Hitchcock's third "talkie", following Blackmail and Murder, was adapted from a John Galsworthy play, a morality tale of class, conscience and consequence.
The upper class Hillcrists (CV France and Helen Heye, amongst others) spar with the newly moneyed Hornblowers (including Edmund Gwenn), with the main crux of their arguement being that Mr Hornblower has gone back on his word not to evict the tenants of a house which stands on land sold to him by Mr & Mrs Hillcrest. If that doesn't sound a particularly thrilling premise for a film there's probably a good reason...it isn't.
The most exciting sequence in the film is a subsequent land auction, no really, where the Hillcrists and Hornblowers are pitted against each other, bidding to gain control of a vital piece of land. Again if a land auction doesn't sound as if it should be the most exciting part of a flim...well, you get the idea.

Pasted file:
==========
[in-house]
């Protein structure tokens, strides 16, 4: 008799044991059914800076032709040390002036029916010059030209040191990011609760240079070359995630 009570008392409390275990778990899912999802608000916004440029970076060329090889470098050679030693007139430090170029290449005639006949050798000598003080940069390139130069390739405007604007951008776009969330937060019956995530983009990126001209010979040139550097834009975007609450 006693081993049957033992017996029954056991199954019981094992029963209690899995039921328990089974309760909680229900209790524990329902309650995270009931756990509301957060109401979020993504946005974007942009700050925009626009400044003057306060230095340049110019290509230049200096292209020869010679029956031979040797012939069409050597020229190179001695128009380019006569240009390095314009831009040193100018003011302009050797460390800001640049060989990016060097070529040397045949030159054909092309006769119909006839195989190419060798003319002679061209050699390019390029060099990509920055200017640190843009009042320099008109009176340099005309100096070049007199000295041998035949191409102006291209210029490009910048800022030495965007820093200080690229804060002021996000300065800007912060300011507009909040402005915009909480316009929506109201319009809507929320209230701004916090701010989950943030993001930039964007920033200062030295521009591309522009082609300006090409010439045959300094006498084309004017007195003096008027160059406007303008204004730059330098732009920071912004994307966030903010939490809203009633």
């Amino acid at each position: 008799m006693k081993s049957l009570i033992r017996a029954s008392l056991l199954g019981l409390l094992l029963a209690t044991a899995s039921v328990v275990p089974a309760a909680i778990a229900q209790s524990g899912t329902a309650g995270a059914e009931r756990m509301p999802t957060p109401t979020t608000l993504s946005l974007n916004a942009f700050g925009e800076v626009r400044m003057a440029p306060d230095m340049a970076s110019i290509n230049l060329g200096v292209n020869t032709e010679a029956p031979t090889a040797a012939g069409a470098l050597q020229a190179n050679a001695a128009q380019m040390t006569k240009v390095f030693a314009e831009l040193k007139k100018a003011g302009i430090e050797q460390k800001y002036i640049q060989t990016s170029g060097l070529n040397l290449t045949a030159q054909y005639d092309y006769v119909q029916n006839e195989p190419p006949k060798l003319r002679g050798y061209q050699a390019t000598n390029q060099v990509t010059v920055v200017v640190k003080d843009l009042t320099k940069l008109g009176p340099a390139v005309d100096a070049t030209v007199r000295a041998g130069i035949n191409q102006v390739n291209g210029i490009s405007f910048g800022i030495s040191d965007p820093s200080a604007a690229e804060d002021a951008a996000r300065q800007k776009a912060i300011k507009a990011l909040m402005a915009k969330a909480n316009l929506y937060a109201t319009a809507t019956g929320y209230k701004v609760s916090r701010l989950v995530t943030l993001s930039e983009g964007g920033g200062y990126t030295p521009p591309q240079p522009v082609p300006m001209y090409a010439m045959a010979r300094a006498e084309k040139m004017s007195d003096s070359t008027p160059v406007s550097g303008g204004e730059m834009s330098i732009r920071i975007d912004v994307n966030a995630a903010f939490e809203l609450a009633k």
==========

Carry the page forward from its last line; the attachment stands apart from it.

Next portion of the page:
Most Hitchcock fans will feel that the film is too focused on dialogue and it displays little of the technical flair that most would associate with the director. It is true that he had little interest in the subject matter and as a result the film seems little more than it is; a play on film.
The acting is stilted in many parts, although Phyllis Konstam gives a delightfully over-the-top performance as Chloe Hornblower, who's secret blows the plot wide open when the Hilcrest's use it to blackmail the Hornblowers to retain ownership of the land that was sold at the auction.
In the final analysis its a decent film, and one that is completely at ease with the, then still new, processes of the "talking picture". What it most certainly isn't however, other than in name only, is an Alfred Hitchcock movie. The lack of interest he had in the project can't help but shine through. Still the fact that it's based on a solid Galsworthy play means that it's not a complete washout.